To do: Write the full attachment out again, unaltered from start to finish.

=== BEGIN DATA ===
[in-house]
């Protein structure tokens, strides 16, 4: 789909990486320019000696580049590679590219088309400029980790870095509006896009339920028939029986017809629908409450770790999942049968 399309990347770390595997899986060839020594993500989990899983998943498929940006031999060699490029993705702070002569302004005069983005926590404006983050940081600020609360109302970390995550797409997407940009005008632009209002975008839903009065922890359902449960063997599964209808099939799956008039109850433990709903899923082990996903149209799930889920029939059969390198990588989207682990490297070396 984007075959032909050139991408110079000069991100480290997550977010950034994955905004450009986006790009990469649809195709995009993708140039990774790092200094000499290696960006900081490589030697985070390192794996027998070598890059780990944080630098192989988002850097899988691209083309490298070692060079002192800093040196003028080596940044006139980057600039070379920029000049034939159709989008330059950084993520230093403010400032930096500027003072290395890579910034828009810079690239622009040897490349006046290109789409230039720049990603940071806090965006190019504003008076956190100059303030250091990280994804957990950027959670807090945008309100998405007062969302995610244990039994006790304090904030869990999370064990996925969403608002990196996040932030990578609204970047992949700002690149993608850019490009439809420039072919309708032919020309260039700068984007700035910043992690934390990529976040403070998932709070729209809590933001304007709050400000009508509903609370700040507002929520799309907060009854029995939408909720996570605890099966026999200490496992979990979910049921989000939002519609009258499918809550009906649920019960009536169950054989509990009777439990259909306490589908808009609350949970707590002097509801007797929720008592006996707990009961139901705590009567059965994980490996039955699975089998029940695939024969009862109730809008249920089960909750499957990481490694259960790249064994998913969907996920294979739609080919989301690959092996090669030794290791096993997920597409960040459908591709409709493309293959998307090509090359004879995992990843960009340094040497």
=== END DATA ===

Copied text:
[in-house]
């Protein structure tokens, strides 16, 4: 789909990486320019000696580049590679590219088309400029980790870095509006896009339920028939029986017809629908409450770790999942049968 399309990347770390595997899986060839020594993500989990899983998943498929940006031999060699490029993705702070002569302004005069983005926590404006983050940081600020609360109302970390995550797409997407940009005008632009209002975008839903009065922890359902449960063997599964209808099939799956008039109850433990709903899923082990996903149209799930889920029939059969390198990588989207682990490297070396 984007075959032909050139991408110079000069991100480290997550977010950034994955905004450009986006790009990469649809195709995009993708140039990774790092200094000499290696960006900081490589030697985070390192794996027998070598890059780990944080630098192989988002850097899988691209083309490298070692060079002192800093040196003028080596940044006139980057600039070379920029000049034939159709989008330059950084993520230093403010400032930096500027003072290395890579910034828009810079690239622009040897490349006046290109789409230039720049990603940071806090965006190019504003008076956190100059303030250091990280994804957990950027959670807090945008309100998405007062969302995610244990039994006790304090904030869990999370064990996925969403608002990196996040932030990578609204970047992949700002690149993608850019490009439809420039072919309708032919020309260039700068984007700035910043992690934390990529976040403070998932709070729209809590933001304007709050400000009508509903609370700040507002929520799309907060009854029995939408909720996570605890099966026999200490496992979990979910049921989000939002519609009258499918809550009906649920019960009536169950054989509990009777439990259909306490589908808009609350949970707590002097509801007797929720008592006996707990009961139901705590009567059965994980490996039955699975089998029940695939024969009862109730809008249920089960909750499957990481490694259960790249064994998913969907996920294979739609080919989301690959092996090669030794290791096993997920597409960040459908591709409709493309293959998307090509090359004879995992990843960009340094040497």